France has one of the highest rates of cannabis consumption despite strict drug laws in both the country and European Union. In recent years, however, several regulatory changes have indicated a slow but promising move towards legalizing medical cannabis.

In 2013, a law passed to allow restricted use of medical cannabis in France, enabling prescription of medical products containing cannabis derivatives. Although the measure passed nearly a decade ago, the market has failed to develop as the only cannabis-based medicinal products approved by the French Ministry of Health prior to the pilot program were Sativex, designed to ease the symptoms of patients with spasticity due to Multiple Sclerosis, and Epidyolex, used to treat seizures related to LGS, Dravet syndrome, or TSC in children. Not only do these products have very specific and limited use instances, but neither has yet been made available on the market (except limited Epidyolex, through a French regulatory agency-sponsored ATU early access program). The French High Authority of Health only approved a reimbursement of 15% for Sativex, leading the National Agency of Drugs to request an extremely low price of €60 for a 20-day supply from distributor Almirall, which the company rejected (for comparison, the same amount of Sativex costs €330 in Germany). Since this took place, negotiations between the French government and Almirall have been deadlocked, stymieing the market almost entirely until the introduction of Epidyolex – which is also undergoing price negotiations but likely to see them close by 2021.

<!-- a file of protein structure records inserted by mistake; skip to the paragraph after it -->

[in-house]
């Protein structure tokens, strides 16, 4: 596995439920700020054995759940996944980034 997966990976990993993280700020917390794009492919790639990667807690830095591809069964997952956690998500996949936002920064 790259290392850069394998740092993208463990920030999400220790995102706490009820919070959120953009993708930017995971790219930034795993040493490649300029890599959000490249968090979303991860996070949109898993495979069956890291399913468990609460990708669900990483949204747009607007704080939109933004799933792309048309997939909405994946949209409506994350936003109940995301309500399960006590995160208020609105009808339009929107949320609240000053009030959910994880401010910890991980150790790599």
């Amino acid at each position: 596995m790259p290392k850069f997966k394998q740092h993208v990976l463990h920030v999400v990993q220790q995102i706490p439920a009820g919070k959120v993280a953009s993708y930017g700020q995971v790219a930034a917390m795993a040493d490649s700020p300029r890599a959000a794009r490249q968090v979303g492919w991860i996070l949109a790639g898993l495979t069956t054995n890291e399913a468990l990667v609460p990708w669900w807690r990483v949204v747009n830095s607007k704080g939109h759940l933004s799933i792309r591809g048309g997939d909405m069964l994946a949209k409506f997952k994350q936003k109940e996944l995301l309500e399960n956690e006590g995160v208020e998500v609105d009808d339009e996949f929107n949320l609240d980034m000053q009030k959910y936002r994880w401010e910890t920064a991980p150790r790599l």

The French government has shown progress on the legislation of medical cannabis since its initial limited legalization, however. In 2018, then-Minister of Health Agnes Buzyn acknowledged that France had fallen behind regarding medical cannabis research and showed support for a medicinal cannabis program. Following this statement, the French Agency for the Safety of Medicines and Health Products (ANSM) formed the Temporary Specialized Scientific Committee (CSST) to evaluate “the relevance and the feasibility of the provision of therapeutic cannabis in France.” The CSST was launched to determine how best to develop a medical cannabis market, to evaluate currently available scientific data relating to medical cannabis, and to assess how other countries have enacted their medical cannabis program and how patient experience differs between said established markets.